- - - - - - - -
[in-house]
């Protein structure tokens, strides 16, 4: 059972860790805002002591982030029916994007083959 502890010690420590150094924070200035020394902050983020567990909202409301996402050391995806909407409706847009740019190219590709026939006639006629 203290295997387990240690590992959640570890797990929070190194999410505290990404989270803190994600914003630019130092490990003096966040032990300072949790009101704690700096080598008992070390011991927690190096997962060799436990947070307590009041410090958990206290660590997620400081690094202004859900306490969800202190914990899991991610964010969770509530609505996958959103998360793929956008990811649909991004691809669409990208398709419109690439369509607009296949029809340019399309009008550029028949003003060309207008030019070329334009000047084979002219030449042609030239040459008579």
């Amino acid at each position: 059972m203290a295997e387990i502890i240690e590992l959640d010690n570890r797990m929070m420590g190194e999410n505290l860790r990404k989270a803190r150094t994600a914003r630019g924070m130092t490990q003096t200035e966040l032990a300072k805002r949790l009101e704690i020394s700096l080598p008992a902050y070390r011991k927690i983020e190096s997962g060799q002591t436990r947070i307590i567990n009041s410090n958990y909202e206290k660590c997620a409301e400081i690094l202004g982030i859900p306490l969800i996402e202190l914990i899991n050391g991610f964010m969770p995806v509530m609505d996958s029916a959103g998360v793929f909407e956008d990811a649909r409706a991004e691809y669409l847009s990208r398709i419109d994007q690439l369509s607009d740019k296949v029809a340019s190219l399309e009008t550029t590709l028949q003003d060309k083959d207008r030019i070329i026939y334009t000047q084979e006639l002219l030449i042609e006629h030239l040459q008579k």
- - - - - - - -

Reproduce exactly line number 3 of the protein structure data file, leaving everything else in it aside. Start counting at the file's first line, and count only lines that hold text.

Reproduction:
């Amino acid at each position: 059972m203290a295997e387990i502890i240690e590992l959640d010690n570890r797990m929070m420590g190194e999410n505290l860790r990404k989270a803190r150094t994600a914003r630019g924070m130092t490990q003096t200035e966040l032990a300072k805002r949790l009101e704690i020394s700096l080598p008992a902050y070390r011991k927690i983020e190096s997962g060799q002591t436990r947070i307590i567990n009041s410090n958990y909202e206290k660590c997620a409301e400081i690094l202004g982030i859900p306490l969800i996402e202190l914990i899991n050391g991610f964010m969770p995806v509530m609505d996958s029916a959103g998360v793929f909407e956008d990811a649909r409706a991004e691809y669409l847009s990208r398709i419109d994007q690439l369509s607009d740019k296949v029809a340019s190219l399309e009008t550029t590709l028949q003003d060309k083959d207008r030019i070329i026939y334009t000047q084979e006639l002219l030449i042609e006629h030239l040459q008579k």